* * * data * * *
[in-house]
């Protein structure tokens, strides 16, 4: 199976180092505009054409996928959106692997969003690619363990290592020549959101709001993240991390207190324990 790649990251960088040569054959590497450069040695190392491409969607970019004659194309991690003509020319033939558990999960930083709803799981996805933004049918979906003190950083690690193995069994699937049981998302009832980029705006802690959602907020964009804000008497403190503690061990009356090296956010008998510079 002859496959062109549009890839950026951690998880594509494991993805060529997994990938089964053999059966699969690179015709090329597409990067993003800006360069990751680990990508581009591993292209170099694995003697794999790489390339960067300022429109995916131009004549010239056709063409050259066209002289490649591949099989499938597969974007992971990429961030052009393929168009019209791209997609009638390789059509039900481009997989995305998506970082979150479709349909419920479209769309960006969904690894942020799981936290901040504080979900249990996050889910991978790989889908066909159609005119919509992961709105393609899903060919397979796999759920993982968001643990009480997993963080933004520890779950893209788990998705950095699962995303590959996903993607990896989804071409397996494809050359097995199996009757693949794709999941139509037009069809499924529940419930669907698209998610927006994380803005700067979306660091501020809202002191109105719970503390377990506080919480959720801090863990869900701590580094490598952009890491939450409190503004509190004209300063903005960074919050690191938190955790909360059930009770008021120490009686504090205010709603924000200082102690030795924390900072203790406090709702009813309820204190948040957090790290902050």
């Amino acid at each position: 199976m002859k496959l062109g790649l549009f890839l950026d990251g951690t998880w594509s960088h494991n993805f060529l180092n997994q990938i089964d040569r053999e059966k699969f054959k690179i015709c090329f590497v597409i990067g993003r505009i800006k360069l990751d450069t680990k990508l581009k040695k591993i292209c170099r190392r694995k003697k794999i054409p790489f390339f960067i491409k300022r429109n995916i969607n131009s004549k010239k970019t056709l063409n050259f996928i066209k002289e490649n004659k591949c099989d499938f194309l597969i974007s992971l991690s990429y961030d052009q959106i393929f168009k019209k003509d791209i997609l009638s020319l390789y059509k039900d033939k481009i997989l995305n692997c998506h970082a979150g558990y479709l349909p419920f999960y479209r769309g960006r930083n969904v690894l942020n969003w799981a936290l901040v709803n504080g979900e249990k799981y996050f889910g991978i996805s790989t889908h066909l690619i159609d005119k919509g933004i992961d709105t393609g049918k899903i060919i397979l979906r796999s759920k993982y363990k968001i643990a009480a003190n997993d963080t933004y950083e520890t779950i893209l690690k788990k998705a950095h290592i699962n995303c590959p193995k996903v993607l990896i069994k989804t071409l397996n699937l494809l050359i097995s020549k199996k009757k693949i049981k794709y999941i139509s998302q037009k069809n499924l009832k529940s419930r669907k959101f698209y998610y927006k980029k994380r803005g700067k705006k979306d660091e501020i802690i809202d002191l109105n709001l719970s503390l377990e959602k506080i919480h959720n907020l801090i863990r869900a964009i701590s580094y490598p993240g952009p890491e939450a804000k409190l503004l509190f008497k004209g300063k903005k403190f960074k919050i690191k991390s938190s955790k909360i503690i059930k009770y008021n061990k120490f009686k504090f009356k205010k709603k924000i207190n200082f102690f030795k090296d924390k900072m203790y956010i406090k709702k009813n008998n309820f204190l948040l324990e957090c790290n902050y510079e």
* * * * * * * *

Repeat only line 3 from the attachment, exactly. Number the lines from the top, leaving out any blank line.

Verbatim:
């Amino acid at each position: 199976m002859k496959l062109g790649l549009f890839l950026d990251g951690t998880w594509s960088h494991n993805f060529l180092n997994q990938i089964d040569r053999e059966k699969f054959k690179i015709c090329f590497v597409i990067g993003r505009i800006k360069l990751d450069t680990k990508l581009k040695k591993i292209c170099r190392r694995k003697k794999i054409p790489f390339f960067i491409k300022r429109n995916i969607n131009s004549k010239k970019t056709l063409n050259f996928i066209k002289e490649n004659k591949c099989d499938f194309l597969i974007s992971l991690s990429y961030d052009q959106i393929f168009k019209k003509d791209i997609l009638s020319l390789y059509k039900d033939k481009i997989l995305n692997c998506h970082a979150g558990y479709l349909p419920f999960y479209r769309g960006r930083n969904v690894l942020n969003w799981a936290l901040v709803n504080g979900e249990k799981y996050f889910g991978i996805s790989t889908h066909l690619i159609d005119k919509g933004i992961d709105t393609g049918k899903i060919i397979l979906r796999s759920k993982y363990k968001i643990a009480a003190n997993d963080t933004y950083e520890t779950i893209l690690k788990k998705a950095h290592i699962n995303c590959p193995k996903v993607l990896i069994k989804t071409l397996n699937l494809l050359i097995s020549k199996k009757k693949i049981k794709y999941i139509s998302q037009k069809n499924l009832k529940s419930r669907k959101f698209y998610y927006k980029k994380r803005g700067k705006k979306d660091e501020i802690i809202d002191l109105n709001l719970s503390l377990e959602k506080i919480h959720n907020l801090i863990r869900a964009i701590s580094y490598p993240g952009p890491e939450a804000k409190l503004l509190f008497k004209g300063k903005k403190f960074k919050i690191k991390s938190s955790k909360i503690i059930k009770y008021n061990k120490f009686k504090f009356k205010k709603k924000i207190n200082f102690f030795k090296d924390k900072m203790y956010i406090k709702k009813n008998n309820f204190l948040l324990e957090c790290n902050y510079e």